Last week Brazil captured the honor of being the first central bank to raise interest rates in 2014 while Tajikistan cut its rate and six other central banks maintained their policy rates as higher global growth forecasts and a sense of optimism in the euro zone was dented by the head of the IMF who warned against the risk of deflation.
The mood in global financial markets was upbeat, supported by the World Bank raising its 2014 growth forecast and reports the International Monetary Fund (NYSE:IMF) will follow suit along with European Central Bank (ECB) board member Benoit Coeure's confidence in the economic recovery that he said there might not be a need for another round of long-term refinancing operations (LTROs).
More importantly, the positive tone in global financial markets is allowing the Federal Reserve's reduction in asset purchases to proceed smoothly, though central banks worldwide remain on tenterhooks, aware that the gradual unwinding of years of extraordinary accommodative policy has the potential to disrupt capital flows and crush financial markets and currencies.
The Bank of Mozambique, one of the six central banks that held rates steady last week, clearly expressed this sense of cautious relief over how financial markets so far are taking the Fed's tapering of quantitative easing, saying its own policy decision was taken in "a scenario that requires caution and prudence."
IMF Managing Director Christine Lagarde injected a dose of harsh reality into the general upbeat mood, acknowledging that the deep-freeze in the global economy is over but world growth remains "too low, too fragile and too uneven" with some 200 million people in need of employment.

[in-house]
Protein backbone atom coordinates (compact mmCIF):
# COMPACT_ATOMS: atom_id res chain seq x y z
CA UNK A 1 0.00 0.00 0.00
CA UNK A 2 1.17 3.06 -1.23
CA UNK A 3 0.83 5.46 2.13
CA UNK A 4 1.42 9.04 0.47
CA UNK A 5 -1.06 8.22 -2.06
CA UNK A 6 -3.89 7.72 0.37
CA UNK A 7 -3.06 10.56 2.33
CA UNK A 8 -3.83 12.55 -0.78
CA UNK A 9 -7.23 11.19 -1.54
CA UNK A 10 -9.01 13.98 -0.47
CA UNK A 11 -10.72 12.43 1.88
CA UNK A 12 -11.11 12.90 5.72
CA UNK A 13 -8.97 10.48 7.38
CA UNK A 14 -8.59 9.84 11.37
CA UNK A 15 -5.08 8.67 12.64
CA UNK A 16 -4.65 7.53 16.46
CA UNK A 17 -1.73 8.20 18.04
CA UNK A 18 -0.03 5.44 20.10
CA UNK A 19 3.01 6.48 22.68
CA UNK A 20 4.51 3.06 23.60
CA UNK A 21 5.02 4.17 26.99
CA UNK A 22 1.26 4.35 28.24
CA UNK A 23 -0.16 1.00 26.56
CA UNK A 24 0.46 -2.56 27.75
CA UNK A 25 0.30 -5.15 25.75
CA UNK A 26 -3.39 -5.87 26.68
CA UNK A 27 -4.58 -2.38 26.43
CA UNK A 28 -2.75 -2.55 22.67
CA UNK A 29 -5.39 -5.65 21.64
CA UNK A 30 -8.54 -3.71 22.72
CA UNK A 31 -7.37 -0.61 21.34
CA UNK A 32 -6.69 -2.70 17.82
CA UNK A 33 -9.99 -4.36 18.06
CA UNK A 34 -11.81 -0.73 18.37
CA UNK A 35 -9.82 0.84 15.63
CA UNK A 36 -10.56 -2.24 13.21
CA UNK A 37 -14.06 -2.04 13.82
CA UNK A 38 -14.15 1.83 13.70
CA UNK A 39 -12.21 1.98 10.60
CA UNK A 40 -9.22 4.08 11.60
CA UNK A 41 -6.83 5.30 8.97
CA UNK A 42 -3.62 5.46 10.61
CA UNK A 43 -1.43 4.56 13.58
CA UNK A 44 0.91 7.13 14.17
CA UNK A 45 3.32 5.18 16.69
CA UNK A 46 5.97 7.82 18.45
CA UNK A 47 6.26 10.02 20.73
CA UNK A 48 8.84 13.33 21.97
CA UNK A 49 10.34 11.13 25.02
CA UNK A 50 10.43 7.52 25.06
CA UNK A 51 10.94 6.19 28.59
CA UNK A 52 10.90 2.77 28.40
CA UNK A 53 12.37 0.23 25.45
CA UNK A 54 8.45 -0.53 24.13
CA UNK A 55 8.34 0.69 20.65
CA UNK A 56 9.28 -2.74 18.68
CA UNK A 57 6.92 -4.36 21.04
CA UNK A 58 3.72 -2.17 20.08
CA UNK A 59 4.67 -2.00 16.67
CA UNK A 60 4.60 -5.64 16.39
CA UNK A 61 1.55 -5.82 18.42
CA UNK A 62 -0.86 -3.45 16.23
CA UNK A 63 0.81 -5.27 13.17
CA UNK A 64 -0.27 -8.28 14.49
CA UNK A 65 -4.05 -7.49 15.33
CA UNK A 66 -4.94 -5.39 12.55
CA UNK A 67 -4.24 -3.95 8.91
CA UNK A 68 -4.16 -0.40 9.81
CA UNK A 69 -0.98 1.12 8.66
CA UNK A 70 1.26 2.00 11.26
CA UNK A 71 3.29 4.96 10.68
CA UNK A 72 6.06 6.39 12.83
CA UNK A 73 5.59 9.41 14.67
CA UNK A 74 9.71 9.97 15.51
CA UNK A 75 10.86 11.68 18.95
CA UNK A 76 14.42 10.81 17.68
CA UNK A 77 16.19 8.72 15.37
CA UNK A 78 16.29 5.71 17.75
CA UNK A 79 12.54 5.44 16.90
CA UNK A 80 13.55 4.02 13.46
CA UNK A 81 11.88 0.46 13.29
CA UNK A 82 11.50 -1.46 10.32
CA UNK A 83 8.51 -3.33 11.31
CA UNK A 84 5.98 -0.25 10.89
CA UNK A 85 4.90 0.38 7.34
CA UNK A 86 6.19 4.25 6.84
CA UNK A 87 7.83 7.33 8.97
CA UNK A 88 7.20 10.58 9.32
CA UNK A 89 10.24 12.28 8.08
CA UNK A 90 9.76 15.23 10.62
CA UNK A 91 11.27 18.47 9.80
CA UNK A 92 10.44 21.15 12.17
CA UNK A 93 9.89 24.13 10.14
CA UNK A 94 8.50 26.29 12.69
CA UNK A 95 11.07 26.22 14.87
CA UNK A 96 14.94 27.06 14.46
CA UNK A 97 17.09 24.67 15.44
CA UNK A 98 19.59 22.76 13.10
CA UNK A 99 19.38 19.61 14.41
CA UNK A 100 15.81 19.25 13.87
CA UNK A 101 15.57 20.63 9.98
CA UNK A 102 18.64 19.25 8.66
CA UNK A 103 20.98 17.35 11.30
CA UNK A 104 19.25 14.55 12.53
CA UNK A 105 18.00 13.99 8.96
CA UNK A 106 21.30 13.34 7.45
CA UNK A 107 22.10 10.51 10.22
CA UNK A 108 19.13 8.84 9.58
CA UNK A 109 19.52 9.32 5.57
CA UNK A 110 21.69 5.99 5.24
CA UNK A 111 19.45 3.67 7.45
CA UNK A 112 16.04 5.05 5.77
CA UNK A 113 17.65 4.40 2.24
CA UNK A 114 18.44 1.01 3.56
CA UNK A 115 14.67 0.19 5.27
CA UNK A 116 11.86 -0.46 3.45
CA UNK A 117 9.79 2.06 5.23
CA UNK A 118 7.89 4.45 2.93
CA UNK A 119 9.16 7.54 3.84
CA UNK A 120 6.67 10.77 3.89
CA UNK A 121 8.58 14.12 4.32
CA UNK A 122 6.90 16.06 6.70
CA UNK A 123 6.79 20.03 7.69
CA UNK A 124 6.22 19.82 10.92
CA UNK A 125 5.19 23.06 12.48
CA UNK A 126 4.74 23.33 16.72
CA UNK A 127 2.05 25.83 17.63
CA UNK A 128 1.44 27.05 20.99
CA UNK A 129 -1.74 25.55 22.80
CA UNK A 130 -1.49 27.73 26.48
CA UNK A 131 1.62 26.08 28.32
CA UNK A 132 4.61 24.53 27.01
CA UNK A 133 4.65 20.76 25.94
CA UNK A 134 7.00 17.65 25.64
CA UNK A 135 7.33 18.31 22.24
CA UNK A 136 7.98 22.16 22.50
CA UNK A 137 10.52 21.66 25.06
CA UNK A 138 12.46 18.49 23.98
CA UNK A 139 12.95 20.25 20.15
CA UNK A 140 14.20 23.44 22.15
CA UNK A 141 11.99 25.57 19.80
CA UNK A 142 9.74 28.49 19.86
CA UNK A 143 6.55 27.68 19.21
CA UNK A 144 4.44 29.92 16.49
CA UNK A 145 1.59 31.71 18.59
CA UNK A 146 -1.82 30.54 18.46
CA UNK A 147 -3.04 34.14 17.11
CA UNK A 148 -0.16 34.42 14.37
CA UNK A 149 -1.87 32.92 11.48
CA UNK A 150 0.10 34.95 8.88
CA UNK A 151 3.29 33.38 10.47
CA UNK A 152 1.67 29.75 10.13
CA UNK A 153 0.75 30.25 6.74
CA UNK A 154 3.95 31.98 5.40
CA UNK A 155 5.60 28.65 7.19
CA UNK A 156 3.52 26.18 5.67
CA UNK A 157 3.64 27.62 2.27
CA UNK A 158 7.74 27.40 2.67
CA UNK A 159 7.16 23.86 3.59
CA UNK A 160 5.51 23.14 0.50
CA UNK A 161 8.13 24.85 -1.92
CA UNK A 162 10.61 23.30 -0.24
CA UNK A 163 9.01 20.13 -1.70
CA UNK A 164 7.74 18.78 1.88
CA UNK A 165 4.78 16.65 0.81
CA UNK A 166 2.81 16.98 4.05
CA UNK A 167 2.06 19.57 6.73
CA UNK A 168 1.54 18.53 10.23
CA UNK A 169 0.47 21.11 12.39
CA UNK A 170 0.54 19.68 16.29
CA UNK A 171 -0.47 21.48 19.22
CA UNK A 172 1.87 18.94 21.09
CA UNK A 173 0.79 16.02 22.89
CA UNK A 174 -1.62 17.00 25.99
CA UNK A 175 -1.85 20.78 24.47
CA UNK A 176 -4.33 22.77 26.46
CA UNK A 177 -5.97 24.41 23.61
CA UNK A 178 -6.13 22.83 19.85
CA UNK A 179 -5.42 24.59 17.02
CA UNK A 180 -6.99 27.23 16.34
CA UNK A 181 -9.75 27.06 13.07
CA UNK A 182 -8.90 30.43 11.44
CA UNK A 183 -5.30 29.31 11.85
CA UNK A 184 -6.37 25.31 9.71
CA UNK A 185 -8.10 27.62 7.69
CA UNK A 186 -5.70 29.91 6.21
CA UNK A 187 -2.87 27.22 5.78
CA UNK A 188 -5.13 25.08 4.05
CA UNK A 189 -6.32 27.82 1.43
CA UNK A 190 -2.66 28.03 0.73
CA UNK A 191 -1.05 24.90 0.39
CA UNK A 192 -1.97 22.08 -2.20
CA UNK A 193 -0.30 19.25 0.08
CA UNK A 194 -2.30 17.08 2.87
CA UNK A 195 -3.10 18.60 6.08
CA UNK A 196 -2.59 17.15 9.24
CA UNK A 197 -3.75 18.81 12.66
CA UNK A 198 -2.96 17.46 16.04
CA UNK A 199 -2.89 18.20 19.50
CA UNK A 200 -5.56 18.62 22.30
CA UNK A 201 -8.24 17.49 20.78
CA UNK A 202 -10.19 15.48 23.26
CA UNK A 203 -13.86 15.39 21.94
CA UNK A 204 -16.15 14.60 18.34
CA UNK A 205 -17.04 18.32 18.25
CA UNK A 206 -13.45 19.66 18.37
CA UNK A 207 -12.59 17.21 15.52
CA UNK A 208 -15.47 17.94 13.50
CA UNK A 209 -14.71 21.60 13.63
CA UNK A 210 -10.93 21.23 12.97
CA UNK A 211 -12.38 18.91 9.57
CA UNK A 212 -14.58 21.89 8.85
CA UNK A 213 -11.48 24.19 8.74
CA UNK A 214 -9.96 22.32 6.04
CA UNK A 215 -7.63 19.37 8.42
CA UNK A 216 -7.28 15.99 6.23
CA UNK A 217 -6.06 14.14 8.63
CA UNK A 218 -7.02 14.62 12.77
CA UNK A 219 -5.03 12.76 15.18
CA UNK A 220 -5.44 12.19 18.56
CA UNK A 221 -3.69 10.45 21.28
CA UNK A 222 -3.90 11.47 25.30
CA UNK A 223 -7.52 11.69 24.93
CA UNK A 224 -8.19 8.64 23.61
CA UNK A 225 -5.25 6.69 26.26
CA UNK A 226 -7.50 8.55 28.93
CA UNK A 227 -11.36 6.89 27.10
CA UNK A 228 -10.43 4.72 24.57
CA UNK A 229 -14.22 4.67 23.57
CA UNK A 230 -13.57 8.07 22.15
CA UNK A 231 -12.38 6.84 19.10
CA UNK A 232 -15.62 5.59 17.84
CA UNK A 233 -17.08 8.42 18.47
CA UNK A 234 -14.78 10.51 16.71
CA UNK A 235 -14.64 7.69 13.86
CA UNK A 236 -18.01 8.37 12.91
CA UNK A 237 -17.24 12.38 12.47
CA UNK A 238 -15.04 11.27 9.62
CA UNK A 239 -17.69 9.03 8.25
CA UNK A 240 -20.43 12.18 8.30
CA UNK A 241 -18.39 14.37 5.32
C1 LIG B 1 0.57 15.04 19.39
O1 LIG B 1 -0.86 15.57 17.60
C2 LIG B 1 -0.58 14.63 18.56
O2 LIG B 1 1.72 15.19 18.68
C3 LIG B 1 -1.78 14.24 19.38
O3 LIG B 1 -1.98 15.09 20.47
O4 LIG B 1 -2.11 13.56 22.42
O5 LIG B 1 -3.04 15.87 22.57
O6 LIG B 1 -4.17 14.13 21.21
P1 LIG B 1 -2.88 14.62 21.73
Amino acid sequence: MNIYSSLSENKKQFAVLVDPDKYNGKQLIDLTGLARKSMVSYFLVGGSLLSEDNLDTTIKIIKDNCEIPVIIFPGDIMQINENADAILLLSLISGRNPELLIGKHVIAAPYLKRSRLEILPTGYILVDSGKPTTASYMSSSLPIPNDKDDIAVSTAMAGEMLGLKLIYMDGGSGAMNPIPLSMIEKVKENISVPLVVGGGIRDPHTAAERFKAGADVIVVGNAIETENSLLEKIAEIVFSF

"With inflation running below many central banks' targets, we see rising risks of deflation, which could prove disastrous for the recovery," she told the National Press Club in Washington D.C., adding:
"If inflation is the genie, then deflation is the ogre that must be fought decisively."
Through the first three weeks of the year, 3 central banks have cut rates, or 17 percent of this year's 18 policy decisions taken by the 90 central banks followed by Central Bank News. This is slightly down from 20 percent the previous week as Brazil last week became the first central bank to raise its rates this year, continuing last year's tightening cycle.
LIST OF LAST WEEK'S (WEEK 3) DECISIONS:
- Kenya holds rate as inflation eases, strong confidence
- Tajikistan cuts rate 70 bps to 4.8 percent
- Mozambique holds rate steady amid caution and prudence
- Brazil raises Selic rate by 50 bps, 7th rate rise in a row
- Serbia holds rate, sees inflation back in tolerance band
- Egypt holds rate steady, sees limited inflation risks
- Chile holds rate, but may have to cut in coming months
- Pakistan holds rate steady at 10% on lower inflation
TABLE WITH LAST WEEK'S MONETARY POLICY DECISIONS:
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This week (Week 4) five central banks will be deciding on monetary policy, including Turkey, Hungary, Japan, Canada and Thailand.
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